NINES is a hypertext compendium that links almost half a million peer-reviewed digital documents on the 19th century. Contributing sites include such respected compendia as JSTOR, Project Muse, the Rosetti Archive, and 80 other academic digital humanities projects.
The NINES research proposal reveals a concern with an oft-overlooked question: how will the quality of the work and records continue to be maintained once the creators have moved on? It solves this problem through its federated model, allowing unified access to a vast corpus of academic work, and by adopting a peer-review process that it hopes will keep the site current and accurate.
Stephanie Boluk was part of the remarkable team of graduate students that put together last month’s Future of Digital Studies conference in Gainesville, drawing together many of the leading scholars of digital literature on a shoestring budget.
Boluk presented a paper, coauthored by Patrick LeMieux, that explores eccentric games. Current computer games, as they observed at DAC09, are obsessed with realism. But the world inside the computer is not the world we know: when walls are just bits in memory, teleportation or time-travel can be as real as a cloud on a sunny day. “Eccentric games”, they write, “give the player access to logics indigenous to digital environments. These logics often reference pop-physics theories and paradoxes such as those related to time travel, parallel realities, navigating multiple dimensions, folding time and space, quantum mechanics, probability engines, and the conflation of virtual and actual space.“
These are a class of games that fantasize the mastery of time and space, like Portal, Braid, or Prince of Persia. New experiments turn the idea of game upside down: inAchron, for instance, you use time travel to go back and fix mistakes you made earlier in the game.
Boluk says these games as represent the uncanny, in Freudian terms this is that cognitave dissonance that causes us to be simultaneously attracted to and repulsed or unsettled by something that is strangely familiar yet foreign or other. Eccentric games are not limited to the fringes of the game industry, but seem to be leaking into net art, as seen in Love by Eskil Steenberg.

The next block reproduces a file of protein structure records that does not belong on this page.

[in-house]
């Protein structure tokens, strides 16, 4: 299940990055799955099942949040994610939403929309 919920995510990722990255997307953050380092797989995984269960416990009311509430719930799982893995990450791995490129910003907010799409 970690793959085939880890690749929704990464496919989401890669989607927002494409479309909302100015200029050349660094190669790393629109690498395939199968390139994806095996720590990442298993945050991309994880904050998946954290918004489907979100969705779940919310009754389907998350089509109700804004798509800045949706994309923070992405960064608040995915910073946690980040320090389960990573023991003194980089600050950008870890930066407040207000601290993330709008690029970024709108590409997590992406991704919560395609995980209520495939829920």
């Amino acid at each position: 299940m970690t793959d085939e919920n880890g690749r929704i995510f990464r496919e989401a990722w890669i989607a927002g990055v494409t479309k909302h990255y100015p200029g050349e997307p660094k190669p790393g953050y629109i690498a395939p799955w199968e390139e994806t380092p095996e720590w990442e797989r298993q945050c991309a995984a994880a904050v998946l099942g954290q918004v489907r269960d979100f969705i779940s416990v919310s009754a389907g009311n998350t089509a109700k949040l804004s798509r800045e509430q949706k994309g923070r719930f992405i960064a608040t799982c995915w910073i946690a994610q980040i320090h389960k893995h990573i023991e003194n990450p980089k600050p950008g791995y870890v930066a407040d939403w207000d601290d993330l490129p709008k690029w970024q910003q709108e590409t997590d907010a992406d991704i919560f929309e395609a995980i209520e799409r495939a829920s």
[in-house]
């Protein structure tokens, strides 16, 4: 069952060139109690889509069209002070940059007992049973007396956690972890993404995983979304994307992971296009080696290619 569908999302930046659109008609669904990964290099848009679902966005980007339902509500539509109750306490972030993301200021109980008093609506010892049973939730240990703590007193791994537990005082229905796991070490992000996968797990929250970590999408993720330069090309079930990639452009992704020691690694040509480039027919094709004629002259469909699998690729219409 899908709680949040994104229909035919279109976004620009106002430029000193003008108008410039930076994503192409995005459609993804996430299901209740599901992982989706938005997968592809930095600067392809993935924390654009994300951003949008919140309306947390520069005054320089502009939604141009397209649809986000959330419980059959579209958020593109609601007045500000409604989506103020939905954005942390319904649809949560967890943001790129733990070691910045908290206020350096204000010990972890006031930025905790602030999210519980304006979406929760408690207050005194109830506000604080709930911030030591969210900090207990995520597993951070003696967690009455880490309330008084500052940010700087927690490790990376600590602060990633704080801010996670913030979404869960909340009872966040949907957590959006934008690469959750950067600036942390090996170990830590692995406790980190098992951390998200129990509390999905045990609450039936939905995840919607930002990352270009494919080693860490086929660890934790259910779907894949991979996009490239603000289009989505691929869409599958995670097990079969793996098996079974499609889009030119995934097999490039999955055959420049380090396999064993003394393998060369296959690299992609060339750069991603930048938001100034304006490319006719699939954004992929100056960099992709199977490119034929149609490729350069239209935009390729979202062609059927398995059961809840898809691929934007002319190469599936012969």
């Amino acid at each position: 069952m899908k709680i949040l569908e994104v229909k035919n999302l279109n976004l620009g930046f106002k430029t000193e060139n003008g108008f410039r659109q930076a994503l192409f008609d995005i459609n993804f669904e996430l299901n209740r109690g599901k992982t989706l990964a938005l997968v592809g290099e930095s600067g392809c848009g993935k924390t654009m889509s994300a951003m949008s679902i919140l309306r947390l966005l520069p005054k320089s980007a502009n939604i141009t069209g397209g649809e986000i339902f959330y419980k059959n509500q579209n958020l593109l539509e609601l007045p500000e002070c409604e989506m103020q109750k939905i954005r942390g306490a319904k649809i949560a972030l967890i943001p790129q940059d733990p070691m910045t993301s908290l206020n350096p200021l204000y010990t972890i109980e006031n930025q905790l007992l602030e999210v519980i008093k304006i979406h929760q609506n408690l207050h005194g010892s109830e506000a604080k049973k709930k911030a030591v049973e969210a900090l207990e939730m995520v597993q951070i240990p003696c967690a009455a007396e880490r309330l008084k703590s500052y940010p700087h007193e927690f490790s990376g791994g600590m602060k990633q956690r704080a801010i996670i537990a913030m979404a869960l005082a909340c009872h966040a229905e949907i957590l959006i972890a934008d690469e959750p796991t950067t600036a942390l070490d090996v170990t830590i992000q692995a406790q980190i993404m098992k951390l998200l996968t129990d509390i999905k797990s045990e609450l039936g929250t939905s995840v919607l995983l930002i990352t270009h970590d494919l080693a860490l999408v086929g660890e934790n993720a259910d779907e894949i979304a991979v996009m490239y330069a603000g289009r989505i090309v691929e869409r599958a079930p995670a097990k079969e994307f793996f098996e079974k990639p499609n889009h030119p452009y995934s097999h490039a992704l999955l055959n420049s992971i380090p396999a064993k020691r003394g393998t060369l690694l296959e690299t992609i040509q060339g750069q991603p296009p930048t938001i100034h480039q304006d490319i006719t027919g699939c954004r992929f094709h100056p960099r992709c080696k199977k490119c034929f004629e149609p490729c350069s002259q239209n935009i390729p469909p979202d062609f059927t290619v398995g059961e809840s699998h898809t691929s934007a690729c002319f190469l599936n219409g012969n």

Patrick and I picked this collection of games because we noticed they have formal elements that tie them together in a way that cuts across the typical genres (rpg, fps, rts, etc.) as well as the social conditions under which they are produced (commercial, independent, community, etc.). We like to think of these games as simulating the DASW rather than producing it as Hansen describes regarding Lazzarini's skulls.. These aren't the only kind of games around (Pat's dissertation at Duke will probably take this further by looking at minimal games, abstract games, procedural games, etc.), but we found it productive to think of these games as producing "eccentric" effects.
She and I have been corresponding since the conference, discussing her work on eccentric games and their implications to both gaming and art. Stay tuned for more on her work, particularly a scholarly anthology on zombies. Boluk and LeMieux will be speaking at the upcoming ELO_AI conference in Providence, June 3-6, 2010.
MIT will be hosting an Interactive Fiction reading by Jeremy Freese and Emily Short on Monday, March 29 from 5:30-7pm. The event is part of MIT’s Purple Blurb series in which authors read and discuss their digital work.
Storytelling in the World of Interactive Fiction: J. Robinson Wheeler [JRW Digital Media], Robb Sherwin, Aaron Reed, Emily Short, Andrew Plotkin
The Death of Print: Russ Pitts [Editor-in-Chief, The Escapist], Julian Murdoch [journalist, freelance], Jeff Green [EA], Chris Dahlen [Managing Editor , Kill Screen], John Davison [Editor-in-Chief, Gamepro]
But Thou Must: Choice In Games: Joseph Bulock [Cinematics Designer, Obsidian Entertainment], Shon Stewart [Lead Cinematics Animator, Obsidian Entertainment], Matt MacLean [Lead Systems Designer, Obsidian Entertainment], Chris Avellone [Lead Designer, Obsidian Entertainment]
Action Castle!: a group IF session with a human parser: Panelists Include: Jared Sorensen [Game Designer, Memento Mori]